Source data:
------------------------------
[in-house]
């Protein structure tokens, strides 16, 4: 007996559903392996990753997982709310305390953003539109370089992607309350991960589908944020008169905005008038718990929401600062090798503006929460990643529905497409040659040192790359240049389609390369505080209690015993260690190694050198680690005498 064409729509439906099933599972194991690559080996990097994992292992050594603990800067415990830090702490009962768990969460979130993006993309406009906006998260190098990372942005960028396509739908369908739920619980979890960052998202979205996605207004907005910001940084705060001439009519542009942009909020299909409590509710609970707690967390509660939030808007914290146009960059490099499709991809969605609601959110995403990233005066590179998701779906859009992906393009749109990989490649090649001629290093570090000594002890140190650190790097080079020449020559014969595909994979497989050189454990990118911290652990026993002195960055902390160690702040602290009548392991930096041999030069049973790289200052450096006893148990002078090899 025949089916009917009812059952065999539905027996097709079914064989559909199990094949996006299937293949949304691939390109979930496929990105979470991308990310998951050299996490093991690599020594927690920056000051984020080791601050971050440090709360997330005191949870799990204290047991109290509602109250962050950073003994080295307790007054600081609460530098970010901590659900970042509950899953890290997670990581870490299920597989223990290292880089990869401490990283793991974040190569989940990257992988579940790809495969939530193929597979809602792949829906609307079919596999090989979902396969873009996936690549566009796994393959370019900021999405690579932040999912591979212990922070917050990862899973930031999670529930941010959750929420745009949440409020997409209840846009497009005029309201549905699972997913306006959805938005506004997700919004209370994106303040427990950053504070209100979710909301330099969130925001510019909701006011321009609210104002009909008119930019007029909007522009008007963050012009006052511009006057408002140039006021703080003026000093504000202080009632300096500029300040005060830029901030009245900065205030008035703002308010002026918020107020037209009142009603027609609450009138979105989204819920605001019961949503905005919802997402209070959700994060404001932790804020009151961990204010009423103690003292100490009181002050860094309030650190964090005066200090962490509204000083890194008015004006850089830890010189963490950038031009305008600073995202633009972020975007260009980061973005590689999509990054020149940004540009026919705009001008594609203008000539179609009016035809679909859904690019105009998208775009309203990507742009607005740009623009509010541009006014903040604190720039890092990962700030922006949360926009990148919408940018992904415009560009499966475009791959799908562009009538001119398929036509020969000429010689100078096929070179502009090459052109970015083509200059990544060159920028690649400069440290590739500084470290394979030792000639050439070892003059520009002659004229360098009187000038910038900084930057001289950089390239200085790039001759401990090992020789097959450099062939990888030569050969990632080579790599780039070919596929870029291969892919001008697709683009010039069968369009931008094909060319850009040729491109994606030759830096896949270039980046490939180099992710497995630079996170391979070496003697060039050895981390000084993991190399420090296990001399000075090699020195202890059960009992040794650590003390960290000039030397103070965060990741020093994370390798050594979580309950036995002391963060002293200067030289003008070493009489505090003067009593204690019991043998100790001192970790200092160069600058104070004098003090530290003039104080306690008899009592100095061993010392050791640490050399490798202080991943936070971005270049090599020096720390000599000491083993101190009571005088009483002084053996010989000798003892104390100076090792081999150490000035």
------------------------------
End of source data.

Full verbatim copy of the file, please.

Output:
[in-house]
């Protein structure tokens, strides 16, 4: 007996559903392996990753997982709310305390953003539109370089992607309350991960589908944020008169905005008038718990929401600062090798503006929460990643529905497409040659040192790359240049389609390369505080209690015993260690190694050198680690005498 064409729509439906099933599972194991690559080996990097994992292992050594603990800067415990830090702490009962768990969460979130993006993309406009906006998260190098990372942005960028396509739908369908739920619980979890960052998202979205996605207004907005910001940084705060001439009519542009942009909020299909409590509710609970707690967390509660939030808007914290146009960059490099499709991809969605609601959110995403990233005066590179998701779906859009992906393009749109990989490649090649001629290093570090000594002890140190650190790097080079020449020559014969595909994979497989050189454990990118911290652990026993002195960055902390160690702040602290009548392991930096041999030069049973790289200052450096006893148990002078090899 025949089916009917009812059952065999539905027996097709079914064989559909199990094949996006299937293949949304691939390109979930496929990105979470991308990310998951050299996490093991690599020594927690920056000051984020080791601050971050440090709360997330005191949870799990204290047991109290509602109250962050950073003994080295307790007054600081609460530098970010901590659900970042509950899953890290997670990581870490299920597989223990290292880089990869401490990283793991974040190569989940990257992988579940790809495969939530193929597979809602792949829906609307079919596999090989979902396969873009996936690549566009796994393959370019900021999405690579932040999912591979212990922070917050990862899973930031999670529930941010959750929420745009949440409020997409209840846009497009005029309201549905699972997913306006959805938005506004997700919004209370994106303040427990950053504070209100979710909301330099969130925001510019909701006011321009609210104002009909008119930019007029909007522009008007963050012009006052511009006057408002140039006021703080003026000093504000202080009632300096500029300040005060830029901030009245900065205030008035703002308010002026918020107020037209009142009603027609609450009138979105989204819920605001019961949503905005919802997402209070959700994060404001932790804020009151961990204010009423103690003292100490009181002050860094309030650190964090005066200090962490509204000083890194008015004006850089830890010189963490950038031009305008600073995202633009972020975007260009980061973005590689999509990054020149940004540009026919705009001008594609203008000539179609009016035809679909859904690019105009998208775009309203990507742009607005740009623009509010541009006014903040604190720039890092990962700030922006949360926009990148919408940018992904415009560009499966475009791959799908562009009538001119398929036509020969000429010689100078096929070179502009090459052109970015083509200059990544060159920028690649400069440290590739500084470290394979030792000639050439070892003059520009002659004229360098009187000038910038900084930057001289950089390239200085790039001759401990090992020789097959450099062939990888030569050969990632080579790599780039070919596929870029291969892919001008697709683009010039069968369009931008094909060319850009040729491109994606030759830096896949270039980046490939180099992710497995630079996170391979070496003697060039050895981390000084993991190399420090296990001399000075090699020195202890059960009992040794650590003390960290000039030397103070965060990741020093994370390798050594979580309950036995002391963060002293200067030289003008070493009489505090003067009593204690019991043998100790001192970790200092160069600058104070004098003090530290003039104080306690008899009592100095061993010392050791640490050399490798202080991943936070971005270049090599020096720390000599000491083993101190009571005088009483002084053996010989000798003892104390100076090792081999150490000035």